An effective system was in place to respond to complaints and concerns. The provider’s quality assurance arrangements were appropriate to ensure that where improvements to the quality of the service was identified, these were addressed.

Inspection carried out on 2 September 2014

During a routine inspection

At the time of this inspection there were ten people living at Hollyrose House.

Below is a summary of what we found. The summary describes what people using the service, relatives and staff told us, what we observed and the records we looked at.

If you want to see the evidence supporting our summary, please read the full report.

This was an unannounced inspection. We spoke with four people who used the service. We also spoke with the manager and three members of staff. We looked at written records, which included copies of people's care records held in the office, staff personnel files, medication storage and administration systems and quality assurance documentation.

Is the service safe?

We found the home to be warm and clean. The accommodation was adapted to meet the needs of the people living there, was suited to caring for people with limited mobility and was properly maintained. People were protected by safe recruitment practices.

We saw that care plans and risk assessments were informative and up to date. Staff we spoke with were familiar with their contents, which enabled them to deliver appropriate and safe care. The provider had safe systems in place for the storage and administration of medicines.

Is the service effective?

People we spoke with were satisfied with the care and support they received. This was consistent with positive feedback reported in the provider's own annual quality assurance survey.

People were given information and support to help them understand the care and support available to them. They were encouraged to increase their levels of independence. People were also able to participate in a range of suitable activities.

Is the service caring?

We spoke with four people who used the service. One person said to us, "This is a great place. The best place I've ever lived." Another person said to us, "This is a smashing place; I can't fault it at all. It's an oasis for me and I don't want to leave." Everyone we spoke with said the food was very nice and they were well fed.

There was a calm atmosphere throughout the home and a good rapport between staff and the people who lived there. Staff knew needs of people, were attentive to their needs, offered them choices and treated them with dignity and respect.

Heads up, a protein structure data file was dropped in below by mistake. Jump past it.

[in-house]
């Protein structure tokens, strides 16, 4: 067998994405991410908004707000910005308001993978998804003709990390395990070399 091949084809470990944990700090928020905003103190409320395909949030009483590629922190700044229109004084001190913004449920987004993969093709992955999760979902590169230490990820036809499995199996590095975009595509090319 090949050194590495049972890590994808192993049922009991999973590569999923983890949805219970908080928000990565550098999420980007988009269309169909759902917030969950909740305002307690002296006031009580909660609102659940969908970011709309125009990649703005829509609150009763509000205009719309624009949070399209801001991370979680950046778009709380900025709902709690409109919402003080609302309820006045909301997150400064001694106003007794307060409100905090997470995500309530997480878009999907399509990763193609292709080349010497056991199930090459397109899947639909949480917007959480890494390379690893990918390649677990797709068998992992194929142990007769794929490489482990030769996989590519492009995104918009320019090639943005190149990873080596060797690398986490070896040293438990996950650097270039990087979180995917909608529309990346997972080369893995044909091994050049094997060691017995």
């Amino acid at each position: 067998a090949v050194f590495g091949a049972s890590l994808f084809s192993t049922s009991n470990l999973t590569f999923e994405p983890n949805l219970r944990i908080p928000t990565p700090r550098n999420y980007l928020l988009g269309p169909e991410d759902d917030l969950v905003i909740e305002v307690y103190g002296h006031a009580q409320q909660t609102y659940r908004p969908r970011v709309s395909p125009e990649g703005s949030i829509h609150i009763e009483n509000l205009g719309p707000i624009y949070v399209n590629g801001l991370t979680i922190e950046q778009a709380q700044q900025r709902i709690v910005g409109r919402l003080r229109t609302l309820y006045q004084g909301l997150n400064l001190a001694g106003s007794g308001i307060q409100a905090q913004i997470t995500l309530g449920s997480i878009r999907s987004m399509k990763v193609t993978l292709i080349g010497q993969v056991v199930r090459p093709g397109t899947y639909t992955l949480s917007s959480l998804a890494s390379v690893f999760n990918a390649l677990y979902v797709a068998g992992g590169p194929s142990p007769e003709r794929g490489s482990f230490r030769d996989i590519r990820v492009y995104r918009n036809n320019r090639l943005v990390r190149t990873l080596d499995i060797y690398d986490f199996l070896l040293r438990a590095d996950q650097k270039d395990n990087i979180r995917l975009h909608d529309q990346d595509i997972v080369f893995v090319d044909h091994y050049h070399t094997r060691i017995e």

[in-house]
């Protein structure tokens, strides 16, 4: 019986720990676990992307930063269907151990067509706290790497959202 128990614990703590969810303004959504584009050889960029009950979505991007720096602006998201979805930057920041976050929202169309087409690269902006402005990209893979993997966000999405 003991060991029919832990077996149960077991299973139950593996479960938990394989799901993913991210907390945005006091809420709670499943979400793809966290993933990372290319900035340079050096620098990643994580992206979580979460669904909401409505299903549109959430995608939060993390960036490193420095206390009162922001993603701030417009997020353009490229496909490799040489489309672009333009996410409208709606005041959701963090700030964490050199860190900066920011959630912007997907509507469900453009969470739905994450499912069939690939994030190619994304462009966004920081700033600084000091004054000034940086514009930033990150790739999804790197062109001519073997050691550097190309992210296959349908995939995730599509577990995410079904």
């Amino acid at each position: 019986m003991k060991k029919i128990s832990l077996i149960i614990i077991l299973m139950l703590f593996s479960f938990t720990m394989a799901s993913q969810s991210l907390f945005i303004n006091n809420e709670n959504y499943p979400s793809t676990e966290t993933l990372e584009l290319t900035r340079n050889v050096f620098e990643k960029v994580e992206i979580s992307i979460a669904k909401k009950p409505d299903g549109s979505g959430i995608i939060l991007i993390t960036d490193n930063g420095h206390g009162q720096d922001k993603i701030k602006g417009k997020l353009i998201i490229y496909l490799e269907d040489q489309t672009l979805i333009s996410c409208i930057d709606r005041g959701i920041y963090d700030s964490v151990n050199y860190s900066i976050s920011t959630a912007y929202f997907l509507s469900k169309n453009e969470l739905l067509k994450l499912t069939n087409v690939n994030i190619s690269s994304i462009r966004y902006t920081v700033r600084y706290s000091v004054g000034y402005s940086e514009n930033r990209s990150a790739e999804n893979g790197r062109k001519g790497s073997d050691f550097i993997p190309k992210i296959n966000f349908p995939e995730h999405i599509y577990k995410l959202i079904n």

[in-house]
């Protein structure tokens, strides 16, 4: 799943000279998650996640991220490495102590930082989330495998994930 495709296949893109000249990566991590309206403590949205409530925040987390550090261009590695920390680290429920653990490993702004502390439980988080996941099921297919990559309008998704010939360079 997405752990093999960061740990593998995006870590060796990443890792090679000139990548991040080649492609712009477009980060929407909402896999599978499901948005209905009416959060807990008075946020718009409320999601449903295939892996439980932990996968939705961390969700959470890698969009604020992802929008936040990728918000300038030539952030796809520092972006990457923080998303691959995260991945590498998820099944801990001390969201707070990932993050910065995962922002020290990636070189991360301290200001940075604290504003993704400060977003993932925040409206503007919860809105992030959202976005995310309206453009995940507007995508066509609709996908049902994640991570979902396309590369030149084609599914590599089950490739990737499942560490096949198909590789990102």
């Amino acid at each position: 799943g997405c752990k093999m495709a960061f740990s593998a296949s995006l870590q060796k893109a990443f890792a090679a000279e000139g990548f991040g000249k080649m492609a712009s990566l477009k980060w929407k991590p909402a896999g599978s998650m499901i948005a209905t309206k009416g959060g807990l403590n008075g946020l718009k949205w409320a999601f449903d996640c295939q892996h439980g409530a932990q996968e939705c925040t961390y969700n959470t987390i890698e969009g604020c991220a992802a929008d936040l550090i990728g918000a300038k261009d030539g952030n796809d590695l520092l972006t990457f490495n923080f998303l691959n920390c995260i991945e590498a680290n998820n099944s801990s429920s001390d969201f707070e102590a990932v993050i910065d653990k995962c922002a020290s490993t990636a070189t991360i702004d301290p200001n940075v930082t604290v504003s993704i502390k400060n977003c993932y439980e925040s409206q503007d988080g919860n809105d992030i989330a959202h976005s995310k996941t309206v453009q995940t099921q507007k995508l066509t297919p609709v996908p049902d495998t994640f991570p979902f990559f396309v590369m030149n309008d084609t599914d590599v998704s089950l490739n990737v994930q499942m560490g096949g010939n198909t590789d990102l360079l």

Is the service responsive?

People were consulted about and involved in their own care planning and the provider acted in accordance with their wishes. Care plans and risk assessments were regularly reviewed.

Two staff members told us that the manager was approachable and they would have no difficulty speaking to them if they had any concerns about the service.

Is the service well led?

Staff said that they felt well supported by the manager and they were able do their jobs safely. The manager had a range of quality monitoring systems in place to ensure that care was being delivered appropriately by staff, that the service was continuously improving and that people were satisfied with the service they were receiving.

Inspection carried out on 26 November 2013

During a routine inspection

As part of this inspection process we spoke with the provider/manager, deputy manager, four members of staff and three people who used the service.

Our observations suggested that people living at the service were happy, that they felt safe and were well cared for. It was evident that people who used the service had a good relationship and rapport with the staff who supported them. Comments included, "It's not too bad here, I have no complaints" and "Its alright."

People's health and personal care needs were assessed and there were detailed care plans in place for care staff to follow so as to ensure that people were supported safely and in accordance with people's individual preferences and wishes. Improvements were required to ensure that people who used the service received appropriate social activities. Staff spoken with demonstrated a good understanding of people's health and personal care needs and how each person wished to be supported.

The provider was able to demonstrate that a robust staff recruitment policy and procedure was in place and followed to ensure that people living at the service were kept safe. There was also evidence to show that appropriate arrangements were in place for staff to receive regular supervision and an annual appraisal. We found that medication practices and procedures were well managed and appropriate systems were in place to assess and monitor the quality of service provision.

Inspection carried out on 28 September 2012

During a routine inspection

We spoke with three people who use the service. People told us that they were happy with the care and support provided. Comments were generally positive and included "Yes, its fine here" and "I like it here, the staff are very nice." Three people spoken with suggested that they felt safe and that, if they had any concerns or worries, they would discuss them with a member of staff.

We found that further improvements were required by the provider for people who use the service to have their capacity assessed. We also found that arrangements for the safe storage and recording of medicines required strengthening. Further development is required to ensure that the staff roster is an accurate reflection of all staff working at Hollyrose House and that there are sufficient staff on duty to meet the needs of people living there. Further improvements were required for all newly employed staff to receive an induction. In addition we found that not all staff had up to date training in core subject areas. Care plan records require further improvement and development so as to ensure they were accurate and fit for purpose.